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The Netherlands has said that there was an Omicron variant in the country more than 10 years ago, meaning it was already present in the Netherlands before the first bird flu death this year.
An Omicron variant, OTD, is a strain of avian flu that does not pose a human risk.
But the Dutch national veterinary services said the Omicron variant had been known for more than 15 years but went unrecognised until a high proportion of birds died of the viral infection in September, notably on five Dutch islands.
Although bird flu outbreaks are common in Europe, where any non-native bird flu can spread easily from one county to another, such types of flu are rarely deadly.
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Some 13.3% of the carcasses tested by the NVS on the Netherlands’ Arrigaen islands this year were found to be carrying the virus, said an agency spokeswoman, Nony Welz.
During an outbreak on the islands in 2008 the NVS initially found avian flu, which was later confirmed as OTD, but did not alert health authorities, Welz said.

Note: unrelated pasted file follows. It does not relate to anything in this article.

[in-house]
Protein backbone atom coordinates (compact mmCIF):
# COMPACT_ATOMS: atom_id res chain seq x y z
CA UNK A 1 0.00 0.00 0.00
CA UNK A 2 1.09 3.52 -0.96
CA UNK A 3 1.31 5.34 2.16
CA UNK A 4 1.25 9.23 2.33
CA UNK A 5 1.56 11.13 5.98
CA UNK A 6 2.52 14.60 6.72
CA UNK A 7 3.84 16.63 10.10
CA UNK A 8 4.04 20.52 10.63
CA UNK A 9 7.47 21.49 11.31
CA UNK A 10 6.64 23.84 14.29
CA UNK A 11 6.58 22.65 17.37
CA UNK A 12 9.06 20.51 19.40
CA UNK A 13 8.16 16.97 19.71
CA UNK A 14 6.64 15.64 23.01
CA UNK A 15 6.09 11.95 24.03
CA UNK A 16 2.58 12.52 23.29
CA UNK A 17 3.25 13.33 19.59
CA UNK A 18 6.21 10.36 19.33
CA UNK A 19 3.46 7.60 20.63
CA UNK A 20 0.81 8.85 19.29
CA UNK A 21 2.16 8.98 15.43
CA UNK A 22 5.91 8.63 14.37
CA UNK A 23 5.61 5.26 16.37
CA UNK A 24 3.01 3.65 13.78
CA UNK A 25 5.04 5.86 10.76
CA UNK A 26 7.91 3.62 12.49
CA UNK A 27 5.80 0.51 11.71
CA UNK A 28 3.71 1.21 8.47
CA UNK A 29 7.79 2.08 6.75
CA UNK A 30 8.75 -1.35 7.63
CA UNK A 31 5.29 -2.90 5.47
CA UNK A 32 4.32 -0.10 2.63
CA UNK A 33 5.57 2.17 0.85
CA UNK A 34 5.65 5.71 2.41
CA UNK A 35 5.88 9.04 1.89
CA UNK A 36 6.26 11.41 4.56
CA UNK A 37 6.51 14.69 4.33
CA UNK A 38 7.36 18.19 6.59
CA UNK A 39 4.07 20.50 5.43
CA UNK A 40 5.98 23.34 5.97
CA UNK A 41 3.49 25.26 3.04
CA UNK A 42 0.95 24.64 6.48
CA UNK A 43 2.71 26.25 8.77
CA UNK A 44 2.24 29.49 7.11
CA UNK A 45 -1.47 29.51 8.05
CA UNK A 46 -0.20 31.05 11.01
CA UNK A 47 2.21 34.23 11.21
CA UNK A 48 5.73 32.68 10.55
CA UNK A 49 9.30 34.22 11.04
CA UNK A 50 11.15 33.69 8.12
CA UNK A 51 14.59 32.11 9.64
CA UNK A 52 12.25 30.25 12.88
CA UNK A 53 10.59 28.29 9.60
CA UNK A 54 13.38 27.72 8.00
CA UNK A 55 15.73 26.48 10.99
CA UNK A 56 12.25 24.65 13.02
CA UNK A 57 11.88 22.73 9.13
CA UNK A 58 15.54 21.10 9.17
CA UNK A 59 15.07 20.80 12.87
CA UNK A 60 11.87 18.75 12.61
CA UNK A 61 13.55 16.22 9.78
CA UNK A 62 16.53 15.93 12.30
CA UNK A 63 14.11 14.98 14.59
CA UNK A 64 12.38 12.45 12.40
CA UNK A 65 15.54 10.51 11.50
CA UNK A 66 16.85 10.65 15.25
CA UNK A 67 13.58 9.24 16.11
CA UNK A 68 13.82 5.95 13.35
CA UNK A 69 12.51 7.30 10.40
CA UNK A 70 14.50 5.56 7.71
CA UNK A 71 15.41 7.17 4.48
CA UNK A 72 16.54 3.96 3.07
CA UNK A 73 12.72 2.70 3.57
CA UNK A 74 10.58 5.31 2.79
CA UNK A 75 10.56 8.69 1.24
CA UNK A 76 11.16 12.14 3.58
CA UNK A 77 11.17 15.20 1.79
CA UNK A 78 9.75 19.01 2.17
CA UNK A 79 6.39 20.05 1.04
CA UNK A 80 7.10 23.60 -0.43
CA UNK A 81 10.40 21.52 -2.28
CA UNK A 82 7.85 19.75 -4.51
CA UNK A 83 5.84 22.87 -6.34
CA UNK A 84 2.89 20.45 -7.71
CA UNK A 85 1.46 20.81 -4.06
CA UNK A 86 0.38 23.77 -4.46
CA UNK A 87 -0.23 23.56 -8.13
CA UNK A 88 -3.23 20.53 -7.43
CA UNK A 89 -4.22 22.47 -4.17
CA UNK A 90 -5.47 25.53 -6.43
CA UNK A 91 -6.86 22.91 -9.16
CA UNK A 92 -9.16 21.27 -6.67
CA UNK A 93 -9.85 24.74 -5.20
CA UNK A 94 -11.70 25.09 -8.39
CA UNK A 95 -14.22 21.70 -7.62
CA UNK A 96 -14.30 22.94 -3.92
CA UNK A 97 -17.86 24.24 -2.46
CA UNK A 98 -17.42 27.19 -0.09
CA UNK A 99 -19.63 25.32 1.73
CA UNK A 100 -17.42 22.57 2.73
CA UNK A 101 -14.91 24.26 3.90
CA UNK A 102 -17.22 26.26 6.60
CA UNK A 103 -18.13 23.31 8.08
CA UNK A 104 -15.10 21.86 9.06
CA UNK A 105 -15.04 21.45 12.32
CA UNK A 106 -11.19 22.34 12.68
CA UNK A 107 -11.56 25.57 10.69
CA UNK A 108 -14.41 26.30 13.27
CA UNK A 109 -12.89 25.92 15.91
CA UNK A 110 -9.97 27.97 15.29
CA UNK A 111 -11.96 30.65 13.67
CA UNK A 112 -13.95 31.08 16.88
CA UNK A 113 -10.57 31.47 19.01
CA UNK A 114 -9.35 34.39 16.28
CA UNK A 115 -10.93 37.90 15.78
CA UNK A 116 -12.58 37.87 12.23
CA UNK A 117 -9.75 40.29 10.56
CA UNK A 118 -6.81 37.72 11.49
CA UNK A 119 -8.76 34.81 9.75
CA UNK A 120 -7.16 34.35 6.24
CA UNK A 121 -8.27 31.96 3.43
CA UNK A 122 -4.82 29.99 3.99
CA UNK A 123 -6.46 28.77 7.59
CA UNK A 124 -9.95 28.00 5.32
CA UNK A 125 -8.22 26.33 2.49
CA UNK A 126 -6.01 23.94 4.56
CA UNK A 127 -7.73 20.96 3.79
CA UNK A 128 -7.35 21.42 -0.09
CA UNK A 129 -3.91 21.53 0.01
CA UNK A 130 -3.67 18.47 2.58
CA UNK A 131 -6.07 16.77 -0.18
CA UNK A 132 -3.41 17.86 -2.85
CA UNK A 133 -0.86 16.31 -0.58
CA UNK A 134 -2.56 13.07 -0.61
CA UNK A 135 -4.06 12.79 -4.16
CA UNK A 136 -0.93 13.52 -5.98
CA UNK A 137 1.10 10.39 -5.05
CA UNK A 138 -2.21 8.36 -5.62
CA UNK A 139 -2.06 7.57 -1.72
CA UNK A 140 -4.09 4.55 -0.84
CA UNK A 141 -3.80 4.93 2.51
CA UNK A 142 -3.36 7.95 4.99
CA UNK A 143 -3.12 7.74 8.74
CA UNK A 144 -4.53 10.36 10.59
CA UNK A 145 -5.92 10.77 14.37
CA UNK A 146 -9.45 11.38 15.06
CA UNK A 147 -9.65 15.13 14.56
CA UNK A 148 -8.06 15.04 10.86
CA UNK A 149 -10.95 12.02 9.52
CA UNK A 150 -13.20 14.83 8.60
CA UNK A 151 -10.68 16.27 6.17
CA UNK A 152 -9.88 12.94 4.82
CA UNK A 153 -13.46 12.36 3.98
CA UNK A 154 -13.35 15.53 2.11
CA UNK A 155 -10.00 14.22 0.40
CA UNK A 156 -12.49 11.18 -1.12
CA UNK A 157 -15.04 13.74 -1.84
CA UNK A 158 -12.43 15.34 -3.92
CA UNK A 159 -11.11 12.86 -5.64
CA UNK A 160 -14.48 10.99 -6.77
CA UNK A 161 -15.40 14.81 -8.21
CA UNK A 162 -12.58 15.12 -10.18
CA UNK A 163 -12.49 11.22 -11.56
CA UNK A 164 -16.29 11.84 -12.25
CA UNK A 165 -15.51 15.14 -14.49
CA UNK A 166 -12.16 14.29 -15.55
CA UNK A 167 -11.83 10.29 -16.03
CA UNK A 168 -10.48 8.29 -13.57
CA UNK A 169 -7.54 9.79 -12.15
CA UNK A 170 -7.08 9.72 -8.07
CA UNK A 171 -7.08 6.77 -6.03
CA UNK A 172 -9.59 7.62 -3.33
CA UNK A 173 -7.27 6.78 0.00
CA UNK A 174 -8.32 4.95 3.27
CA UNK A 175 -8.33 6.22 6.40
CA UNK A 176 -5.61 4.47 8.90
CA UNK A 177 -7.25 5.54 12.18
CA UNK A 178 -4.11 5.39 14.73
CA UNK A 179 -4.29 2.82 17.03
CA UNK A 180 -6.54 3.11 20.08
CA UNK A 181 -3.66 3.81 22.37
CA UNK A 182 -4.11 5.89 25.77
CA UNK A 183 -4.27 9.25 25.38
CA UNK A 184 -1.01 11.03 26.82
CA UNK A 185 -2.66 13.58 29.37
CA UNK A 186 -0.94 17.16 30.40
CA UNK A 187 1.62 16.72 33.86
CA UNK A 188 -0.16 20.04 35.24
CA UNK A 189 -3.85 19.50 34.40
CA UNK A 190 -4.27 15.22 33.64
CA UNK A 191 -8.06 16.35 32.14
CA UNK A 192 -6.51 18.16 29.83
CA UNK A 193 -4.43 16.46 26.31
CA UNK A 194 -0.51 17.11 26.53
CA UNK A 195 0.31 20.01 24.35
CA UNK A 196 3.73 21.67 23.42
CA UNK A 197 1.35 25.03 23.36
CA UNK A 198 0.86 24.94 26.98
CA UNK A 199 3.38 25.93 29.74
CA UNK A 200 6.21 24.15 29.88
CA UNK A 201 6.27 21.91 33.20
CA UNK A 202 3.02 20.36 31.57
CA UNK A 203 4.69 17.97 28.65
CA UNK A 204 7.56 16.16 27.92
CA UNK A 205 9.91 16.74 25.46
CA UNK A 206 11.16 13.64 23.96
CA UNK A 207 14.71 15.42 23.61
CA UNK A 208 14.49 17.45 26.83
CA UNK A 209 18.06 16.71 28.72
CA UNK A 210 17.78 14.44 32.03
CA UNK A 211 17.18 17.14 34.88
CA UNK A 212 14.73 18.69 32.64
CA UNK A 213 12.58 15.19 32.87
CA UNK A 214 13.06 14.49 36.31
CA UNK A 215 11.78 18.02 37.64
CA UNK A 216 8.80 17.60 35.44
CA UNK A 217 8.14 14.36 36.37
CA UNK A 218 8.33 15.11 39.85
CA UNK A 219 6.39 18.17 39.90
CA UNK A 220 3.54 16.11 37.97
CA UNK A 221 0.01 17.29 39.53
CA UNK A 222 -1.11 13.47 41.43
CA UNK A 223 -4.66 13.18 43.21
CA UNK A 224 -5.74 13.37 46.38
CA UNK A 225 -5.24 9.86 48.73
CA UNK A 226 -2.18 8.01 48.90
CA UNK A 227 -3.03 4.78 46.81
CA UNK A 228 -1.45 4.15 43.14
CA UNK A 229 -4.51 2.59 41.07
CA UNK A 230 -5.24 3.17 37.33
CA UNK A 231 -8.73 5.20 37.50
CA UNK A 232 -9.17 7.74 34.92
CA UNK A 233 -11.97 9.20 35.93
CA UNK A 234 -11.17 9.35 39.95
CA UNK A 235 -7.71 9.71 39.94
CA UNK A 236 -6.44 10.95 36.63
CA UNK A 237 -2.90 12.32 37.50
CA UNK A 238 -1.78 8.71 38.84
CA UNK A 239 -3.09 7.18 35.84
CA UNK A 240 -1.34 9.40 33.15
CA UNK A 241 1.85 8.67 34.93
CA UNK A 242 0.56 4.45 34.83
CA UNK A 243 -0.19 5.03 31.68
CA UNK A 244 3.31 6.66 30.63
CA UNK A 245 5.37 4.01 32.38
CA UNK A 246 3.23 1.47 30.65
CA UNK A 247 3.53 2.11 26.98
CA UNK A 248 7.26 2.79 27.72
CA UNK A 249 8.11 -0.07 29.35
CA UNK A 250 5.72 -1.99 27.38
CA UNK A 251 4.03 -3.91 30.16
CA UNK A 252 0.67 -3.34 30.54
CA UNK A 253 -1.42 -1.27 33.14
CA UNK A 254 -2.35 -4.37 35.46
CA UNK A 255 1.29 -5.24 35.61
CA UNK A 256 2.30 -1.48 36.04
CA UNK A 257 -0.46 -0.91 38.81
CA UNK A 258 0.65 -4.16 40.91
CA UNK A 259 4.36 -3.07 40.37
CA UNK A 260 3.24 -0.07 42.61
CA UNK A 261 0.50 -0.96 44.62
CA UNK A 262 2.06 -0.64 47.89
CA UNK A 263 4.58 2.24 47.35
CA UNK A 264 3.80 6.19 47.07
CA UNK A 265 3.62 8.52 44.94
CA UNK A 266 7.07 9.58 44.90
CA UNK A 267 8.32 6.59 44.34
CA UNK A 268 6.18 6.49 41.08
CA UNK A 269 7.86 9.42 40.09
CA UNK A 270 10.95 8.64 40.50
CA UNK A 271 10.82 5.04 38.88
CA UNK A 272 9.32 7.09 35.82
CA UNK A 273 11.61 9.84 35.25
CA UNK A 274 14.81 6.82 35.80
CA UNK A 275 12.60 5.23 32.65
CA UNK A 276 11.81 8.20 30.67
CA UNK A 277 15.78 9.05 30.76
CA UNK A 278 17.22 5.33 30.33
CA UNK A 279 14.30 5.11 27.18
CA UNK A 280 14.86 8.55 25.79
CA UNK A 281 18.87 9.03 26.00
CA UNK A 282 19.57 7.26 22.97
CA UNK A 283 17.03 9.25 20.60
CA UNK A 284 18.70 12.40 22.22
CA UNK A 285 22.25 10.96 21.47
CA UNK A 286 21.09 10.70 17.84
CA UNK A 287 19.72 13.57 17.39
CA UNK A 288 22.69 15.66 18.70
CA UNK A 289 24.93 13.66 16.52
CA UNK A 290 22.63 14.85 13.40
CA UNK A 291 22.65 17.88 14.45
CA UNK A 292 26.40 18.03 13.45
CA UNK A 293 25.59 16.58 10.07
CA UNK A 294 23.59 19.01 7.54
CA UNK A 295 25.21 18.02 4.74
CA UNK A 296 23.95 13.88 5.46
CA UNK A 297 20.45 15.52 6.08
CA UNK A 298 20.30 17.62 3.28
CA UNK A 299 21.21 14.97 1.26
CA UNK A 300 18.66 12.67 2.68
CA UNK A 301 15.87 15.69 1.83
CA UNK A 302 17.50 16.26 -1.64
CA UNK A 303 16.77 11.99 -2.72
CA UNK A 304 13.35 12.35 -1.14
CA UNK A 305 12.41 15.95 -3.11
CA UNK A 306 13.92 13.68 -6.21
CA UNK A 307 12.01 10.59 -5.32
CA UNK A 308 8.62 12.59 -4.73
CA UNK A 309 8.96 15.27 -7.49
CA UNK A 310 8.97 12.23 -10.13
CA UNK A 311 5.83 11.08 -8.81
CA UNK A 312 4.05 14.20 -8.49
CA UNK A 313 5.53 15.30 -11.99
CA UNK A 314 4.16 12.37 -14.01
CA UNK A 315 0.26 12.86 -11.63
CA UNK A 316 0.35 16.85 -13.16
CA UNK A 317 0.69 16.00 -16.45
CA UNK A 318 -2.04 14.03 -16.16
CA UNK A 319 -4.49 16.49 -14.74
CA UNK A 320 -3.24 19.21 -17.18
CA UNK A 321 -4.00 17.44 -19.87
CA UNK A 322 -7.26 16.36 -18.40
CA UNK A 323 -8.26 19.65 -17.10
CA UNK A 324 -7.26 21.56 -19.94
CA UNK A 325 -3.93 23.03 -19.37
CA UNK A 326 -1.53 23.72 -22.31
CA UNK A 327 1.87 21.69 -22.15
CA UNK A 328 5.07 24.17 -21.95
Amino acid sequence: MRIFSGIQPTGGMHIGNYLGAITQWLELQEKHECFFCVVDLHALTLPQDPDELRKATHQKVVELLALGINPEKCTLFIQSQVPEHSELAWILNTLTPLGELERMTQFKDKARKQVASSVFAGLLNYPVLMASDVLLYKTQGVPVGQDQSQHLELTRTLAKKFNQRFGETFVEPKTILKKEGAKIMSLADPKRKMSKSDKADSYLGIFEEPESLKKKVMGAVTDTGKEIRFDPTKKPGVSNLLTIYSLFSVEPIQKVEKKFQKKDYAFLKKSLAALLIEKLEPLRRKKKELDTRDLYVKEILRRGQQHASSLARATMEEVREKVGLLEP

The NVS concluded that the first confirmed death this year had occurred two years after OTD first appeared in 2003, leading to the death of 4,000 birds in June, according to Welz.
The Netherlands is in the midst of what has been its most severe outbreak of bird flu in a decade, with the death toll so far at 191 in June and August, including 128 poultry farms and 41 duck flocks.
Bird flu has emerged as a major threat to the world economy, threatening millions of birds on farms around the world and threatening more than a million tonnes of poultry and egg production in the Netherlands and elsewhere.
More than 40 countries have reported outbreaks of either H5N8 or H7N9 avian flu in the past year. The worst outbreaks occurred in China and Vietnam.
• This article was amended on 18 October 2018. The original said Dutch authorities had not notified health authorities about the first outbreak of avian flu last year. This has been corrected.